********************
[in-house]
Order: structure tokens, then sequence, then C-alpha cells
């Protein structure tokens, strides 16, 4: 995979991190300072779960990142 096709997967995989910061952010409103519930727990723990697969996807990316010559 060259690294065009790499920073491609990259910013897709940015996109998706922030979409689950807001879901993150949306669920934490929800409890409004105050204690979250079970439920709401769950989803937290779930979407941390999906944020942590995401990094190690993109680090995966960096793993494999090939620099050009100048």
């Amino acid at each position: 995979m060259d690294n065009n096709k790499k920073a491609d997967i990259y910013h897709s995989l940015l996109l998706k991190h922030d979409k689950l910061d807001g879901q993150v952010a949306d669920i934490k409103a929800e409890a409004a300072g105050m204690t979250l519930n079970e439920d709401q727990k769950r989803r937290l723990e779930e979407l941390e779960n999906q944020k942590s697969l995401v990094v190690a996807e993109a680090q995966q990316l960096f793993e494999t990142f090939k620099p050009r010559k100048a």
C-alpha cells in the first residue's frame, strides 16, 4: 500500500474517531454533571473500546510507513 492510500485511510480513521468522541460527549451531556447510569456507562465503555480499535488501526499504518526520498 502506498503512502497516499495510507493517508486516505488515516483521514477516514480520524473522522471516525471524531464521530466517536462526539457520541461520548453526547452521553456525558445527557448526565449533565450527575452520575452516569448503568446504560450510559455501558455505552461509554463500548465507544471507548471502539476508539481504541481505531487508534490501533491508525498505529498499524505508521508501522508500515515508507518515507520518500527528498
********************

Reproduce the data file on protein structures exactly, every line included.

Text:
[in-house]
Order: structure tokens, then sequence, then C-alpha cells
């Protein structure tokens, strides 16, 4: 995979991190300072779960990142 096709997967995989910061952010409103519930727990723990697969996807990316010559 060259690294065009790499920073491609990259910013897709940015996109998706922030979409689950807001879901993150949306669920934490929800409890409004105050204690979250079970439920709401769950989803937290779930979407941390999906944020942590995401990094190690993109680090995966960096793993494999090939620099050009100048």
């Amino acid at each position: 995979m060259d690294n065009n096709k790499k920073a491609d997967i990259y910013h897709s995989l940015l996109l998706k991190h922030d979409k689950l910061d807001g879901q993150v952010a949306d669920i934490k409103a929800e409890a409004a300072g105050m204690t979250l519930n079970e439920d709401q727990k769950r989803r937290l723990e779930e979407l941390e779960n999906q944020k942590s697969l995401v990094v190690a996807e993109a680090q995966q990316l960096f793993e494999t990142f090939k620099p050009r010559k100048a």
C-alpha cells in the first residue's frame, strides 16, 4: 500500500474517531454533571473500546510507513 492510500485511510480513521468522541460527549451531556447510569456507562465503555480499535488501526499504518526520498 502506498503512502497516499495510507493517508486516505488515516483521514477516514480520524473522522471516525471524531464521530466517536462526539457520541461520548453526547452521553456525558445527557448526565449533565450527575452520575452516569448503568446504560450510559455501558455505552461509554463500548465507544471507548471502539476508539481504541481505531487508534490501533491508525498505529498499524505508521508501522508500515515508507518515507520518500527528498